I’m going to own up here, I’m very much a latecomer to this next group of ferns, which is embarrassing as the National Collection holder lives only about 5 miles away from me! It was seeing Julian Reed’s display at Great Dixter about 5 years ago when they caught my attention.  Polypodium (10-45cm) (Polypody) and (a bit of Greek this time to mix things up a bit) poly meaning many and podion means foot, referring to its creeping habit, which makes them a useful addition to the fernery. The main hardy forms are Polypodium cambricum (lime preference) and P. vulgare (neutral to acid) and they really are tough cookies; P. vulgare is even found growing on trees. They offer something smaller and a little different; for example P. cambricum is summer dormant, producing a fresh new flush in late autumn (and could, for example, take over from the Athyriums when they go for a lie down) and will look good through the winter. There is a softness to their fronds too. P. c. ‘Richard Kayse’ is a good one to look for. P. vulgare, however, is a tough little streetfighter of a fern, determinedly covering the ground, not in a thuggish way, just useful. Another form is P. v. ‘Bifido Multifidum', which has crested and multi-divided fronds (childish I know, but I think of it as 'Biffo the Bear' - you may have to be of a certain age for that reference!) . Whilst I wouldn’t advocate these being placed in a sunny spot, like a number of ferns they can tolerate a fair bit of sunshine if they get enough moisture.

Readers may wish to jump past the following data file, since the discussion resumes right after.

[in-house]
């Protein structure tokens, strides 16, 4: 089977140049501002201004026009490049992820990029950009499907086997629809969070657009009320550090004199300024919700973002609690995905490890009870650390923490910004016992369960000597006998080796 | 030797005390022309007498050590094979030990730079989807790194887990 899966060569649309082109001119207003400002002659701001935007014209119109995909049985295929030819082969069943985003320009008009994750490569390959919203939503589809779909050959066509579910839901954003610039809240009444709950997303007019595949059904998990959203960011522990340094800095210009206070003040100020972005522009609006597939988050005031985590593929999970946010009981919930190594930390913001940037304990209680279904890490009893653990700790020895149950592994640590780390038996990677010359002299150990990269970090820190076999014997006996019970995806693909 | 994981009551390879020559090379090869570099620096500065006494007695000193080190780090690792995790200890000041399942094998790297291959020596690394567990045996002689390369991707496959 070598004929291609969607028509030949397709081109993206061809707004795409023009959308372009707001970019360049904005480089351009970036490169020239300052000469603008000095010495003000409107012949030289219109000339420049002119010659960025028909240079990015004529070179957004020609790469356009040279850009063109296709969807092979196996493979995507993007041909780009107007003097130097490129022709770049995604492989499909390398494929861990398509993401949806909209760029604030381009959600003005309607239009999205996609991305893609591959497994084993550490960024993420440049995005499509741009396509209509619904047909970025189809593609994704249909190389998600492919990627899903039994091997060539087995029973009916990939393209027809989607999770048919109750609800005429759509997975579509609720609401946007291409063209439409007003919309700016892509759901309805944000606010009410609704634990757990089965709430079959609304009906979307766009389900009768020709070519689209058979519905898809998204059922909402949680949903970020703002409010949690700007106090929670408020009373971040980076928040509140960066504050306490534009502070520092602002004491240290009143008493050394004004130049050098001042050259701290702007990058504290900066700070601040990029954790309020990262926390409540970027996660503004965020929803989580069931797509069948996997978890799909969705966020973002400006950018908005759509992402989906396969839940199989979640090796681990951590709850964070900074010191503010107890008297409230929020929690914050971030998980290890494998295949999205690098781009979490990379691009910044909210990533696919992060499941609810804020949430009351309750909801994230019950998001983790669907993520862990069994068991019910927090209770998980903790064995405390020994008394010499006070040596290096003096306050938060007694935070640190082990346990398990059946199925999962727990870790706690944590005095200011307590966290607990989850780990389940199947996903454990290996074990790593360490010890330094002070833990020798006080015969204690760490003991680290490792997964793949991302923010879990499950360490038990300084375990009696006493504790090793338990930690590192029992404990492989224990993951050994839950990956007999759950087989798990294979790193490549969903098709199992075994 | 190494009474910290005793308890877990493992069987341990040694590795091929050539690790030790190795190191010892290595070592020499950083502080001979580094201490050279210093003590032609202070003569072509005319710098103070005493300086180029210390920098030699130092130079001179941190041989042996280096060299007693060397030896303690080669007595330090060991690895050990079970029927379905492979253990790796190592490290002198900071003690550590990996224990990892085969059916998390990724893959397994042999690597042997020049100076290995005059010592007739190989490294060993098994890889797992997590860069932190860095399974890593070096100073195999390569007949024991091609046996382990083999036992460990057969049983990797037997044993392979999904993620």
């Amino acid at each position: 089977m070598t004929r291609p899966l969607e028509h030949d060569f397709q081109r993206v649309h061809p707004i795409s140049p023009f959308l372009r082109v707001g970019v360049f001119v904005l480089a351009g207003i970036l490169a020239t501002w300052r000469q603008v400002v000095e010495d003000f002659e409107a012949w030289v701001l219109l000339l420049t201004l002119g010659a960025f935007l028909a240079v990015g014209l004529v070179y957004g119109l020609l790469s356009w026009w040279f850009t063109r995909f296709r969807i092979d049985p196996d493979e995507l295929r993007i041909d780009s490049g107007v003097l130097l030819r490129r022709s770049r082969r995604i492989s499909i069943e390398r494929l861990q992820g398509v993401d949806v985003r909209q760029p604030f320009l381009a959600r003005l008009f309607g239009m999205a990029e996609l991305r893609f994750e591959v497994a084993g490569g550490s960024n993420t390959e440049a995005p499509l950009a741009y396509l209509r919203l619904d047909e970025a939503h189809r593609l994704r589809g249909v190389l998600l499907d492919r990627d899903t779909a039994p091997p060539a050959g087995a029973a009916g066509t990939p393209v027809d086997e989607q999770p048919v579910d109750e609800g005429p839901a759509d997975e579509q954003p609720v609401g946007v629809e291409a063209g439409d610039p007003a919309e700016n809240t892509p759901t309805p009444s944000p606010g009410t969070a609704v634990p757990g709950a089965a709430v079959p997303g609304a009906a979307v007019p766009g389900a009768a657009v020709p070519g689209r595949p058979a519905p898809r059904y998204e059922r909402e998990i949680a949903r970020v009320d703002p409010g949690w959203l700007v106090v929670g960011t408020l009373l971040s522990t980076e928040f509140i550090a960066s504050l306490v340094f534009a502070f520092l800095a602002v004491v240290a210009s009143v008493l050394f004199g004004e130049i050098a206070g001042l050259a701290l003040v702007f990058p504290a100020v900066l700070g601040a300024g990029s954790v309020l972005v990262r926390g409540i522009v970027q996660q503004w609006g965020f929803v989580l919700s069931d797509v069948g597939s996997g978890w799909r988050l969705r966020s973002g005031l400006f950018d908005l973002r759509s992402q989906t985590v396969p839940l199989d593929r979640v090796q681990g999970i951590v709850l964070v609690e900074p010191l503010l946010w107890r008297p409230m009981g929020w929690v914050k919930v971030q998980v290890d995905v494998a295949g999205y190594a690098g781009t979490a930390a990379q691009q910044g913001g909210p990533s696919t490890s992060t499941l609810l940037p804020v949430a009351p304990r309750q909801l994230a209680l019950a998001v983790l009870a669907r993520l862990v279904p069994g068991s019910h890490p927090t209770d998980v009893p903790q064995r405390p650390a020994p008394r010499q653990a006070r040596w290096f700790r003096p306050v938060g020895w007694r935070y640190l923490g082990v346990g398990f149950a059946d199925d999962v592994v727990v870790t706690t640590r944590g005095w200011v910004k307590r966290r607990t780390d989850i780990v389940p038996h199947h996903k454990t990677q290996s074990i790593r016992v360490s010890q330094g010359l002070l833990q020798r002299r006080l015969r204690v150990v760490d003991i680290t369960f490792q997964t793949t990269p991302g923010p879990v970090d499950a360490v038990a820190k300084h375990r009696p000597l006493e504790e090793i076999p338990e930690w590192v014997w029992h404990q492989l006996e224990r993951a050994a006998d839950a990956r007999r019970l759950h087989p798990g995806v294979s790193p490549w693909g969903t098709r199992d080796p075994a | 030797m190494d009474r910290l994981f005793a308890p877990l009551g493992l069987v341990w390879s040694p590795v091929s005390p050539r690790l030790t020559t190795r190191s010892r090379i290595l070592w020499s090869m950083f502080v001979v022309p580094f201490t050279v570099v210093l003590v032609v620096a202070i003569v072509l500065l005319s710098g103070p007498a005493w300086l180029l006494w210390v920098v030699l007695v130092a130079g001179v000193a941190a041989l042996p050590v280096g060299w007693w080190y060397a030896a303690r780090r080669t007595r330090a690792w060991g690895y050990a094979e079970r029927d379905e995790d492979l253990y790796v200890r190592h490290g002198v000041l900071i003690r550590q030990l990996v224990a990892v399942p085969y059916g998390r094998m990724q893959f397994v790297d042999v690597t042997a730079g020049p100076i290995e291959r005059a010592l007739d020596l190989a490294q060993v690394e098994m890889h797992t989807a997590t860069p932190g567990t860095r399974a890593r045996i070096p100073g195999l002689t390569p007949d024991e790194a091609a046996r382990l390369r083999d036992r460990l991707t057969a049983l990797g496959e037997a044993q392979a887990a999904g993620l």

Polypodium (Crested Form)

There are many other ferns I could rave about but if I haven’t lost you by now, you are probably looking longingly at the kettle! So I leave with the suggestion that you persevere with ferns, they are a valuable asset to any garden, and a number of them are often outstanding. In the winter, when lots of other things, (like the prima donna’s) are hibernating, they are dazzling with their beautifully frosted fronds.

Colin and Cindy Moat own Pineview Plants, based in Kent, where they grow a wide range of herbaceous perennials. Specialities include shade loving perennials and ferns (which are one of the nursery's passions), Sanguisorba, Thalictrum, Actaea and Roscoea. Colin was part of the 2018 RHS Roundtable for the awarding of AGMs for Epimedium, the results of which have now been published.

Website: www.pineviewplants.co.uk  During the current COVID-19 restrictions Pineview Plants can offer plants by mail order or for local delivery. Please check the website for full details.

Colin also helps to organise events staged by Plant Fairs Roadshow, a group similar to Rare Plant Fair that hold Fairs in Kent and the South East.

Website: www.plant-fairs.co.uk

Article and photos Copyright the author.